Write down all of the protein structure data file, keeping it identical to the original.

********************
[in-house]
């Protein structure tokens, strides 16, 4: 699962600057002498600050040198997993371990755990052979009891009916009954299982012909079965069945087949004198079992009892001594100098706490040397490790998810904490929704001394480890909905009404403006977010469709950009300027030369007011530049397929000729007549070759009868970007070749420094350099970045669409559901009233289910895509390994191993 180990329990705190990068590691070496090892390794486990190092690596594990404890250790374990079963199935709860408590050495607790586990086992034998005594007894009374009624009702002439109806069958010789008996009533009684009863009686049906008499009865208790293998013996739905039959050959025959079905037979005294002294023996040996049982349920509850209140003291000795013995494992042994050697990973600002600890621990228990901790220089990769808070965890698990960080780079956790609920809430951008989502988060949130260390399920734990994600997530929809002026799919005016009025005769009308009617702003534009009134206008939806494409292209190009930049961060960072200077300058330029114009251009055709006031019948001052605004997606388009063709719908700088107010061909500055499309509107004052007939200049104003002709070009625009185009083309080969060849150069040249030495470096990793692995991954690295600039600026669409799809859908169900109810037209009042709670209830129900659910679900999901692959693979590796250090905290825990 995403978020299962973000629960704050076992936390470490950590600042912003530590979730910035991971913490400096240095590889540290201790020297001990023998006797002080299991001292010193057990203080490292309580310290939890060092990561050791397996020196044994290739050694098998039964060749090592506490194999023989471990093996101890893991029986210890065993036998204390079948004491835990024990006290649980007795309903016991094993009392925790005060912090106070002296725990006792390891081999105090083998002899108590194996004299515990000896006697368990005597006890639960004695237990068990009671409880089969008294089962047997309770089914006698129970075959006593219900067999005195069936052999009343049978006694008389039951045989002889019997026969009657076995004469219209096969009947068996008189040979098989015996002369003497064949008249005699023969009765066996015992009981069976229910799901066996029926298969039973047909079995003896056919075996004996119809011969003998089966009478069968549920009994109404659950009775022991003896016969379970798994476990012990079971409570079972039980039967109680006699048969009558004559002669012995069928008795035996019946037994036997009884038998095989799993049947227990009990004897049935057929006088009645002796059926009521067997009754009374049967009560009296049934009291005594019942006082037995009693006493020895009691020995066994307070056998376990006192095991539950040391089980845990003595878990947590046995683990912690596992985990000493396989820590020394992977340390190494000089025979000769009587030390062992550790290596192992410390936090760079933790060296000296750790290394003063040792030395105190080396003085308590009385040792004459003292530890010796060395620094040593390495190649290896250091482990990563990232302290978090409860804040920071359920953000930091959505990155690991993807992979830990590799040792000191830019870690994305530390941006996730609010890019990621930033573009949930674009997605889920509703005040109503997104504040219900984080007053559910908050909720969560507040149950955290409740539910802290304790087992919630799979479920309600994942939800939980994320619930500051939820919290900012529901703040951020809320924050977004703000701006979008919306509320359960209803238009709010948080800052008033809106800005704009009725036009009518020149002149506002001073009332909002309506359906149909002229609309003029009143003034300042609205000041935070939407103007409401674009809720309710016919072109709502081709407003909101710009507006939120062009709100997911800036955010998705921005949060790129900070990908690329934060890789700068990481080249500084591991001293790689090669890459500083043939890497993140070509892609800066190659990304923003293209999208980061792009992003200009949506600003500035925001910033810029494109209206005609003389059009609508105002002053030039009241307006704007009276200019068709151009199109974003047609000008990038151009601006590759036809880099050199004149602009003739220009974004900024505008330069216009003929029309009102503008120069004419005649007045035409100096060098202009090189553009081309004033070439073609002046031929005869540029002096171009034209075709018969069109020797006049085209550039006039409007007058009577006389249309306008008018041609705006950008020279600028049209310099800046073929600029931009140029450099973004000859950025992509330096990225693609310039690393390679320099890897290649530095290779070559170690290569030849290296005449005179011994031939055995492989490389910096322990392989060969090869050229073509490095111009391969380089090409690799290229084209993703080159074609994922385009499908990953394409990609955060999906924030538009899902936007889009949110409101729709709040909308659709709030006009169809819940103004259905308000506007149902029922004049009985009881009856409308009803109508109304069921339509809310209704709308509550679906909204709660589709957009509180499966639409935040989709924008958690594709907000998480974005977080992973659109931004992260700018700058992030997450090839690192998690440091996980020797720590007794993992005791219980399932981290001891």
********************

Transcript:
[in-house]
């Protein structure tokens, strides 16, 4: 699962600057002498600050040198997993371990755990052979009891009916009954299982012909079965069945087949004198079992009892001594100098706490040397490790998810904490929704001394480890909905009404403006977010469709950009300027030369007011530049397929000729007549070759009868970007070749420094350099970045669409559901009233289910895509390994191993 180990329990705190990068590691070496090892390794486990190092690596594990404890250790374990079963199935709860408590050495607790586990086992034998005594007894009374009624009702002439109806069958010789008996009533009684009863009686049906008499009865208790293998013996739905039959050959025959079905037979005294002294023996040996049982349920509850209140003291000795013995494992042994050697990973600002600890621990228990901790220089990769808070965890698990960080780079956790609920809430951008989502988060949130260390399920734990994600997530929809002026799919005016009025005769009308009617702003534009009134206008939806494409292209190009930049961060960072200077300058330029114009251009055709006031019948001052605004997606388009063709719908700088107010061909500055499309509107004052007939200049104003002709070009625009185009083309080969060849150069040249030495470096990793692995991954690295600039600026669409799809859908169900109810037209009042709670209830129900659910679900999901692959693979590796250090905290825990 995403978020299962973000629960704050076992936390470490950590600042912003530590979730910035991971913490400096240095590889540290201790020297001990023998006797002080299991001292010193057990203080490292309580310290939890060092990561050791397996020196044994290739050694098998039964060749090592506490194999023989471990093996101890893991029986210890065993036998204390079948004491835990024990006290649980007795309903016991094993009392925790005060912090106070002296725990006792390891081999105090083998002899108590194996004299515990000896006697368990005597006890639960004695237990068990009671409880089969008294089962047997309770089914006698129970075959006593219900067999005195069936052999009343049978006694008389039951045989002889019997026969009657076995004469219209096969009947068996008189040979098989015996002369003497064949008249005699023969009765066996015992009981069976229910799901066996029926298969039973047909079995003896056919075996004996119809011969003998089966009478069968549920009994109404659950009775022991003896016969379970798994476990012990079971409570079972039980039967109680006699048969009558004559002669012995069928008795035996019946037994036997009884038998095989799993049947227990009990004897049935057929006088009645002796059926009521067997009754009374049967009560009296049934009291005594019942006082037995009693006493020895009691020995066994307070056998376990006192095991539950040391089980845990003595878990947590046995683990912690596992985990000493396989820590020394992977340390190494000089025979000769009587030390062992550790290596192992410390936090760079933790060296000296750790290394003063040792030395105190080396003085308590009385040792004459003292530890010796060395620094040593390495190649290896250091482990990563990232302290978090409860804040920071359920953000930091959505990155690991993807992979830990590799040792000191830019870690994305530390941006996730609010890019990621930033573009949930674009997605889920509703005040109503997104504040219900984080007053559910908050909720969560507040149950955290409740539910802290304790087992919630799979479920309600994942939800939980994320619930500051939820919290900012529901703040951020809320924050977004703000701006979008919306509320359960209803238009709010948080800052008033809106800005704009009725036009009518020149002149506002001073009332909002309506359906149909002229609309003029009143003034300042609205000041935070939407103007409401674009809720309710016919072109709502081709407003909101710009507006939120062009709100997911800036955010998705921005949060790129900070990908690329934060890789700068990481080249500084591991001293790689090669890459500083043939890497993140070509892609800066190659990304923003293209999208980061792009992003200009949506600003500035925001910033810029494109209206005609003389059009609508105002002053030039009241307006704007009276200019068709151009199109974003047609000008990038151009601006590759036809880099050199004149602009003739220009974004900024505008330069216009003929029309009102503008120069004419005649007045035409100096060098202009090189553009081309004033070439073609002046031929005869540029002096171009034209075709018969069109020797006049085209550039006039409007007058009577006389249309306008008018041609705006950008020279600028049209310099800046073929600029931009140029450099973004000859950025992509330096990225693609310039690393390679320099890897290649530095290779070559170690290569030849290296005449005179011994031939055995492989490389910096322990392989060969090869050229073509490095111009391969380089090409690799290229084209993703080159074609994922385009499908990953394409990609955060999906924030538009899902936007889009949110409101729709709040909308659709709030006009169809819940103004259905308000506007149902029922004049009985009881009856409308009803109508109304069921339509809310209704709308509550679906909204709660589709957009509180499966639409935040989709924008958690594709907000998480974005977080992973659109931004992260700018700058992030997450090839690192998690440091996980020797720590007794993992005791219980399932981290001891």